UNITED STATES of America, Plaintiff - Appellee, v. Anthony Bernard JIMERSON, Defendant - Appellant.
Anthony Bernard Jimerson appeals his 120-month prison sentence for distributing 0.27 grams of cocaine base, arguing that the district court erred in sentencing him as a “career offender” under the United States Sentencing Guidelines. See U.S.S.G. § 4B1.1. The court applied the career-offender enhancement because Jimerson had three prior Florida convictions for sale of cocaine. On appeal, Jimerson maintains that these prior convictions are not predicate “controlled substance offense[s]” for the enhancement because the statute of conviction, Fla. Stat. § 893.13(1), does not require proof of knowledge of the illicit nature of the controlled substance. As he concedes, however, we have rejected this same argument. United States v. Smith, 775 F.3d 1262, 1267–68 (11th Cir. 2014). Because we are bound by Smith, we affirm Jimerson’s sentence.
The Sentencing Guidelines recommend increased penalties when a defendant is a “career offender.”1 See U.S.S.G. § 4B1.1. To qualify as a career offender, the defendant must have “at least two prior felony convictions of either a crime of violence or a controlled substance offense.” Id. § 4B1.1(a). A “controlled substance offense” is
an offense under federal or state law, punishable by imprisonment for a term exceeding one year, that prohibits the manufacture, import, export, distribution, or dispensing of a controlled substance (or a counterfeit substance) or the possession of a controlled substance (or a counterfeit substance) with intent to manufacture, import, export, distribute, or dispense.
Id. § 4B1.2(b).
Under Florida law, the sale, manufacture, or delivery of cocaine, or the possession of cocaine with the intent to sell, manufacture, or deliver it, is a felony punishable by a prison term of up to fifteen years. See Fla. Stat. §§ 893.13(1)(a), 775.082(3)(d). “[K]nowledge of the illicit nature of a controlled substance is not an element” of the offense. Fla. Stat. § 893.101(2); see State v. Adkins, 96 So.3d 412, 415–16 (Fla. 2012). However, the government must still prove the defendant’s knowledge of the presence of the substance, and the defendant may raise lack of knowledge of the illicit nature of the substance as an affirmative defense. Adkins, 96 So.3d at 416.
Jimerson argues that the Florida legislature’s decision to remove as an element knowledge of the illicit nature of the controlled substance takes § 893.13(1) outside the scope of the career-offender provision. But in Smith, we held that a prior conviction under § 893.13(1) is a controlled substance offense under § 4B1.2(b) even though it lacks that element of mens rea. Smith, 775 F.3d at 1267–68. Reviewing the plain language of § 4B1.2(b)’s definition of controlled substance offense, we concluded that no mens rea with respect to the illicit nature of the controlled substance was expressed or implied in the definition. Id. at 1267. Rather, § 4B1.2(b)’s definition required only that the predicate statute “prohibits” certain activities related to controlled substances. Id. We also found that the presumption in favor of mental culpability and the rule of lenity did not require us to imply an element of mens rea in the guideline definition because the text of § 4B1.2(b) was unambiguous. Id.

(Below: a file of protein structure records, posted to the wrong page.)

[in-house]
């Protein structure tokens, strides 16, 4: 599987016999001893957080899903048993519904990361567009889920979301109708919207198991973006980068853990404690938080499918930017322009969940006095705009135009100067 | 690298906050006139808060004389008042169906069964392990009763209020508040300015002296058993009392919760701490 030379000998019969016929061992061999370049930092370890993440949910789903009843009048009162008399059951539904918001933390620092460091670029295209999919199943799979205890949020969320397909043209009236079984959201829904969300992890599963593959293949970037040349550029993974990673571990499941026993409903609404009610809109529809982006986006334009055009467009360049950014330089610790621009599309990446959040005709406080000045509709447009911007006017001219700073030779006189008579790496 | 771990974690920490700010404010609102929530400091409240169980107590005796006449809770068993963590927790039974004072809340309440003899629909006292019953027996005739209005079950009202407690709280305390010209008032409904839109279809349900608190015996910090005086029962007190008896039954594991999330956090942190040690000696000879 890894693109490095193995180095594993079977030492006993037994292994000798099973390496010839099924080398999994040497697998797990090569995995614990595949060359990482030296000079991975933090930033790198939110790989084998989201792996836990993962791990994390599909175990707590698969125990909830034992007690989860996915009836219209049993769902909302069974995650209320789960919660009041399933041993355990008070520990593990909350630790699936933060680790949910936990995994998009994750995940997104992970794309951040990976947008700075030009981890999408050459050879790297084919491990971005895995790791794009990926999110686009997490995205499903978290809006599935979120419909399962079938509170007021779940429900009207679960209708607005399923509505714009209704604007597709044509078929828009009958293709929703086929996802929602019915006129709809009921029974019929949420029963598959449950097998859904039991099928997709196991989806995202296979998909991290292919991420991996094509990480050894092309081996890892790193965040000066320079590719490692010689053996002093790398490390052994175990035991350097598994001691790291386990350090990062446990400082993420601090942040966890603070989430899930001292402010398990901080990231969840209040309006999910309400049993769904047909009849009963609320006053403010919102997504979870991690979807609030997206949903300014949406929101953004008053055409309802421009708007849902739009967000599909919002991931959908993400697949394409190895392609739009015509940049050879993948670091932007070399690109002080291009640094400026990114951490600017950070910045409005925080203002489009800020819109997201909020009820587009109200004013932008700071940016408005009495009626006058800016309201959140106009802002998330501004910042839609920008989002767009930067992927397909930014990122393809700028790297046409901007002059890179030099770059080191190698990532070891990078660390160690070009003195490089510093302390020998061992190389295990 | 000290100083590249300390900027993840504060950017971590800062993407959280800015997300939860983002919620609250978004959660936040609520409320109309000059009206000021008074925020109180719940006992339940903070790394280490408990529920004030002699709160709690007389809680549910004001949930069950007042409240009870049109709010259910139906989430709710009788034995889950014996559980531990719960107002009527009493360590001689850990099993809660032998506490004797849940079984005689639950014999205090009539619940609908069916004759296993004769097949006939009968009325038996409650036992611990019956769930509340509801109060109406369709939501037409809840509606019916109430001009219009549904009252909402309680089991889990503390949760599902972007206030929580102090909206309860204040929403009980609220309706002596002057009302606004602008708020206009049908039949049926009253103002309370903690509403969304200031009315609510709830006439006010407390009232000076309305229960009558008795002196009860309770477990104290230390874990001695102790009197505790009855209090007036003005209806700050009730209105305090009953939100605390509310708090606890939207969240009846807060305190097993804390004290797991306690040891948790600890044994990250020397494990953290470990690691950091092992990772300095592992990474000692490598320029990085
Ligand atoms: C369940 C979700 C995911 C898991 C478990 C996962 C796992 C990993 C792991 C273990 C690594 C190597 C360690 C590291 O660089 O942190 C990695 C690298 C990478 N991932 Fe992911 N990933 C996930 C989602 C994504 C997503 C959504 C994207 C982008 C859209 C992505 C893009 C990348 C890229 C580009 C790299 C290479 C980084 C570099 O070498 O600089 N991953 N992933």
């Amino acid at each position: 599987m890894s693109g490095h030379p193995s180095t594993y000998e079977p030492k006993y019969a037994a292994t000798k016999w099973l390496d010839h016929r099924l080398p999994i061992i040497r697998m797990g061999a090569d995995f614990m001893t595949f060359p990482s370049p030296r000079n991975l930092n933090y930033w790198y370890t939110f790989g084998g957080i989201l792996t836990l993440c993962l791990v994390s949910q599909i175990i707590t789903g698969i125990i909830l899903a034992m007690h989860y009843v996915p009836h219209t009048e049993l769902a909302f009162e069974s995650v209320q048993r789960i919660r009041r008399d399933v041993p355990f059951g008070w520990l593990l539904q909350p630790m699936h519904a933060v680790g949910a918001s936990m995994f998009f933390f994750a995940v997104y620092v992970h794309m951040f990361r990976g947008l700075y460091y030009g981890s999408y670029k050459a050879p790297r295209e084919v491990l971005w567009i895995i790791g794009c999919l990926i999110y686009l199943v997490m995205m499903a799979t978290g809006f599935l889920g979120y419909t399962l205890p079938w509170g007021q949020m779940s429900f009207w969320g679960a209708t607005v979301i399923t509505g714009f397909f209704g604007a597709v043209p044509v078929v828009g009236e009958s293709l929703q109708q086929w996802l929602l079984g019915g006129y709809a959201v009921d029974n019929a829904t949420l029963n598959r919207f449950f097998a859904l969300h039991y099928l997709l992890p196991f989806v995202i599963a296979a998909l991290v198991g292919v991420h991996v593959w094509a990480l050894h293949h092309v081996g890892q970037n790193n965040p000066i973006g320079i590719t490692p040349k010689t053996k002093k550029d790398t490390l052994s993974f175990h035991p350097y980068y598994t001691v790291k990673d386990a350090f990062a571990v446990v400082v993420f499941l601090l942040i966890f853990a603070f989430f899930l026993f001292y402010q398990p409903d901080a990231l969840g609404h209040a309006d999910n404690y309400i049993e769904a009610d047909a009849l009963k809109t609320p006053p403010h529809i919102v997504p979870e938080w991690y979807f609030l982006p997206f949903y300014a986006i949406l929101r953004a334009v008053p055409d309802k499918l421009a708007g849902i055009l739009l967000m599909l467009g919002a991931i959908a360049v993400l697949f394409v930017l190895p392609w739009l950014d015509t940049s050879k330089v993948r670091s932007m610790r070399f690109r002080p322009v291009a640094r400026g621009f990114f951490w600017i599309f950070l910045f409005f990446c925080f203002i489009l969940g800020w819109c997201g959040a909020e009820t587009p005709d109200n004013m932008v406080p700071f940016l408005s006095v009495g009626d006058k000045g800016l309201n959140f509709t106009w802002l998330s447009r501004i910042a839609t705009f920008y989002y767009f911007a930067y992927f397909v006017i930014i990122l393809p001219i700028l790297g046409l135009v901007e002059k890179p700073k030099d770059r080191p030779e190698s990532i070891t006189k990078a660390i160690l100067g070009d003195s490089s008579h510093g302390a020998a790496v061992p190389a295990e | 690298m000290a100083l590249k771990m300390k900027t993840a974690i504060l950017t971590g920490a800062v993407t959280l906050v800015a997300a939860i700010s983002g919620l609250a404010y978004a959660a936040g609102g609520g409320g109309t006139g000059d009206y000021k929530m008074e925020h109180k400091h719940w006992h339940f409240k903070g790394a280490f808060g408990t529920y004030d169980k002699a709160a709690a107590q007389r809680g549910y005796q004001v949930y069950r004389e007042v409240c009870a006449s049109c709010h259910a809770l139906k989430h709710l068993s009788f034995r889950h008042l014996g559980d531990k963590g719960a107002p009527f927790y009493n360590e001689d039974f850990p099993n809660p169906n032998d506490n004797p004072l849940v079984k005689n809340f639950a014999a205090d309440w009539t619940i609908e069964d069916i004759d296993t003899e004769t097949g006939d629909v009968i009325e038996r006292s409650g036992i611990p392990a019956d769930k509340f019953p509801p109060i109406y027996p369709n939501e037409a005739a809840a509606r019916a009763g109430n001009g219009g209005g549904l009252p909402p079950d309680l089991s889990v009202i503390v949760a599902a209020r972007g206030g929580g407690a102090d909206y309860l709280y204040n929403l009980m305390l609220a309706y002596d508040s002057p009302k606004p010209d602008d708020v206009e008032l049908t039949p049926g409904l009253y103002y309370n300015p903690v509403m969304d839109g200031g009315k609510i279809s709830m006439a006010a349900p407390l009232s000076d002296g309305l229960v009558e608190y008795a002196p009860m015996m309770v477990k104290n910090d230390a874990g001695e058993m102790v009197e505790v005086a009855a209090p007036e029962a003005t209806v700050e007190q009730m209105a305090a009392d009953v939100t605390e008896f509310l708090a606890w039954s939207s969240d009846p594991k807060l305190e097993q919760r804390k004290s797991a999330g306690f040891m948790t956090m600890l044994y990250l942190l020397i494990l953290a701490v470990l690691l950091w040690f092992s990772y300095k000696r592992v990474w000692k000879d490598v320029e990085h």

As Jimerson concedes, Smith squarely holds that his convictions under Fla. Stat. § 893.13(1) qualify as controlled substance offenses under § 4B1.2(b), notwithstanding the lack of an element of mens rea with respect to the illicit nature of the controlled substance. We are bound by that holding here. See United States v. Pridgeon, 853 F.3d 1192, 1198 (11th Cir. 2017) (“We are bound to follow Smith.”); United States v. Archer, 531 F.3d 1347, 1352 (11th Cir. 2008) (“[A] prior panel’s holding is binding on all subsequent panels unless and until it is overruled or undermined to the point of abrogation by the Supreme Court or this court sitting en banc”).
Under Smith, the district court properly applied the career-offender enhancement because Jimerson’s three prior Florida convictions for sale of cocaine qualify as controlled substance offenses. Because Jimerson raises no other argument on appeal, we affirm his sentence.
1. Here, for example, Jimerson’s guideline range without the career-offender enhancement was 21 to 27 months of imprisonment (total offense level 9; criminal history category VI). With the enhancement, his guideline range was 151 to 188 months (total offense level 29; criminal history category VI).